The high shear agitation conditions are maintained throughout the reaction and are preferably attained by operating a turbine-type impeller at a tip speed of at least about 5 m/sec., more preferably at least about 5.5 m/sec., most preferably about 5.5-9.0 m/sec. However, different types of agitators may be used to produce equivalent high shear agitation conditions if desired.

The process of the invention proceeds at a faster rate than comparable processes conducted under conventional agitation conditions, facilitates recycle of the catalyst because of not requiring dispersing agents such as those used in most dispersion reactions, and is particularly advantageous as a means of alkylating alkylaromatic compounds, especially alkylbenzenes, to form compounds useful as solvents, internal standards, intermediates for polymers, pharmaceuticals, or pesticides, etc.

The following examples are given to illustrate the invention and are not intended as a limitation thereof.

EXAMPLE I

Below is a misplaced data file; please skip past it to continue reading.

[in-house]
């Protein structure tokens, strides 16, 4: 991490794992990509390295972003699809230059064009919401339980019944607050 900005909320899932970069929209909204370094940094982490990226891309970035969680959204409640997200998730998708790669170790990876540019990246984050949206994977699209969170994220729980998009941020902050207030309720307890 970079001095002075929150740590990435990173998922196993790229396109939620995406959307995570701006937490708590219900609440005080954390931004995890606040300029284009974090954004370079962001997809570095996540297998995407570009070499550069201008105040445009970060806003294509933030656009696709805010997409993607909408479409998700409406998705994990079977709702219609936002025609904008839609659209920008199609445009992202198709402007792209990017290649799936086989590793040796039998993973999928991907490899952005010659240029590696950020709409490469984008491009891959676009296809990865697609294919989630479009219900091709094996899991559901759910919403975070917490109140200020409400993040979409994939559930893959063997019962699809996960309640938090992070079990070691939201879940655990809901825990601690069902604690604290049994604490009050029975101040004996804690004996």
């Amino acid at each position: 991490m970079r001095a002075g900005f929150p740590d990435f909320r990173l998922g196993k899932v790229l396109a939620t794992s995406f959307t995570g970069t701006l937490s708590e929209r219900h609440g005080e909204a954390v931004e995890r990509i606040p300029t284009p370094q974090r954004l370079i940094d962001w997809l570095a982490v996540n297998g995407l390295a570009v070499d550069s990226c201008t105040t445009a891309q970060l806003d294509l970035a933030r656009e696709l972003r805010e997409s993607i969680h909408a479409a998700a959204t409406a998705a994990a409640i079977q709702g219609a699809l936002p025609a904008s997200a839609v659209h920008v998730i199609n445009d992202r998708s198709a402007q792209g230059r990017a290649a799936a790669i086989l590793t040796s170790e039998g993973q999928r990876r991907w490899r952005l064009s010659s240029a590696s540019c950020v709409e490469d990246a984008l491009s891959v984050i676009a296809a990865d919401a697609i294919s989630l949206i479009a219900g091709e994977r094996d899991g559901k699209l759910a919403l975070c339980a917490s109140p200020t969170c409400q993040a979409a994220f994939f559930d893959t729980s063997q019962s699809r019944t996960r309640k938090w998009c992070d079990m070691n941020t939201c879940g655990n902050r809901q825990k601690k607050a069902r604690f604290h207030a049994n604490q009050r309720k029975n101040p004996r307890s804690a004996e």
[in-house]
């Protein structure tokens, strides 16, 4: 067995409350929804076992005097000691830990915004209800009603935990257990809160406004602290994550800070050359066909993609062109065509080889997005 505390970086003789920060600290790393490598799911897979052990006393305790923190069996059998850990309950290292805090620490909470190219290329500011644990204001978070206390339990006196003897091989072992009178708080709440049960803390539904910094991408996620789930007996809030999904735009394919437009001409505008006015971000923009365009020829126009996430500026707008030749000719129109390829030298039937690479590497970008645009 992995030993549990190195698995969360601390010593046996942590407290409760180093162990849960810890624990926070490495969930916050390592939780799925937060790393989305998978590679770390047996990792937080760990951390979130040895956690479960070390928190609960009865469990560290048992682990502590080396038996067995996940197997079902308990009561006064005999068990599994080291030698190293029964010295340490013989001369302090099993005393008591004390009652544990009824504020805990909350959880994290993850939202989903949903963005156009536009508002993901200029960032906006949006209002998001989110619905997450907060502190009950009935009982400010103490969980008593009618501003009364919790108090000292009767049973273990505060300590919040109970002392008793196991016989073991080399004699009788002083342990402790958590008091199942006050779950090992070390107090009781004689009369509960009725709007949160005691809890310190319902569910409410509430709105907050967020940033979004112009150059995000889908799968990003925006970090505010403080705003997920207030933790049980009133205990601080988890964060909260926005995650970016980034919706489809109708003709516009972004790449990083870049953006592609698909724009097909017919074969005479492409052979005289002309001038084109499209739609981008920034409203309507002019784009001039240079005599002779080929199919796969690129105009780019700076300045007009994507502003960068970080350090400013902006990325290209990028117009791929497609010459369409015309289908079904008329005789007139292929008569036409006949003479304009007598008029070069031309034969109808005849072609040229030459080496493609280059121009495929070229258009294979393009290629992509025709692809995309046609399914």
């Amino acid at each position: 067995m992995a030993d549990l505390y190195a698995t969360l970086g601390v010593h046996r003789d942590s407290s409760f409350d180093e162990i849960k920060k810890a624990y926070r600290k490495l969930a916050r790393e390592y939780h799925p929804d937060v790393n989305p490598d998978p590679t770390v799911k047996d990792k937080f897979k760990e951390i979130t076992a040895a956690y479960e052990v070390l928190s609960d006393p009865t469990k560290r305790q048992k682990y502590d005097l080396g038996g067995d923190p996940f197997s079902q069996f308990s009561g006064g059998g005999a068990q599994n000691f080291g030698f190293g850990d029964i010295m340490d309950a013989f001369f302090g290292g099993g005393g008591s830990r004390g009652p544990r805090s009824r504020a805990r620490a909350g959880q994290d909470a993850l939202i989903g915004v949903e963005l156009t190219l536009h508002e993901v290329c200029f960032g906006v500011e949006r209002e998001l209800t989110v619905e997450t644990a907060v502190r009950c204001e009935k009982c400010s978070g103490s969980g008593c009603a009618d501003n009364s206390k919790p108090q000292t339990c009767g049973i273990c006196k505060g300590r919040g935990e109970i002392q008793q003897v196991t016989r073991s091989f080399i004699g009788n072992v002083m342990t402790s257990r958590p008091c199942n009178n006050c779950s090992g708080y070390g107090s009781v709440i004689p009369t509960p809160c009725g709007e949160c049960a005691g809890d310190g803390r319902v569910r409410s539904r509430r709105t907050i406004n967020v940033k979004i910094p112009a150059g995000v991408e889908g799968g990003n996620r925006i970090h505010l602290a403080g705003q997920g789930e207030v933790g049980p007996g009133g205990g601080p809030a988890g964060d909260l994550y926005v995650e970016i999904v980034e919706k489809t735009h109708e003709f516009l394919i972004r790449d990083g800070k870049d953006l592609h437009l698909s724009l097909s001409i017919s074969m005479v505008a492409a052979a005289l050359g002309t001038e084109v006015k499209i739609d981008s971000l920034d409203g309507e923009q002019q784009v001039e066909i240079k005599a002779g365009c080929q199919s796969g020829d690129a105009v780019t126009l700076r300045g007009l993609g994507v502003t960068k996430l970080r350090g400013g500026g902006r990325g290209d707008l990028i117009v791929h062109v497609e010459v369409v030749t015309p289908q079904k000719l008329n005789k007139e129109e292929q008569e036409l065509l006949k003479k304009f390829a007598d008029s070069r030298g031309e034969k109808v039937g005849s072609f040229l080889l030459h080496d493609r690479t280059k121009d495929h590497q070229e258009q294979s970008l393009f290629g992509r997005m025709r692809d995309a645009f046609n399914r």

A 1-L Parr autoclave provided with a high shear turbine-type impeller was charged with 4.3g of NaK (an alloy having a K content of 78% by weight) and 428g of toluene. The mixture was heated to 160° C. under normal agitation, i.e., an agitator tip speed of 1.5 m/sec.; and the agitator tip speed was then increased to 5.7 m/sec. The mixture was agitated at this speed for 15 minutes, after which the temperature was increased to 190° C. Then 160 g of propene was fed over a period of 30 minutes while the temperature was maintained below 200° C. with cooling and the pressure below 2.8 MPa by regulating the propene feed rate. The autoclave was kept at 190° C. for one hour, and agitation was then slowed to normal. The NaK was deactivated by the addition of 12 g of isopropanol and 142 g of water. Analysis of the organic phase by gas chromatography showed that the reaction resulted in conversion to isobutylbenzene at the rate of 0.975 mol/hr. This compares with a conversion rate of only about 0.75 mol/hr. when diatomaceous earth- or potassium carbonate-supported NaK is employed as the catalyst and normal agitation conditions are maintained throughout the reaction.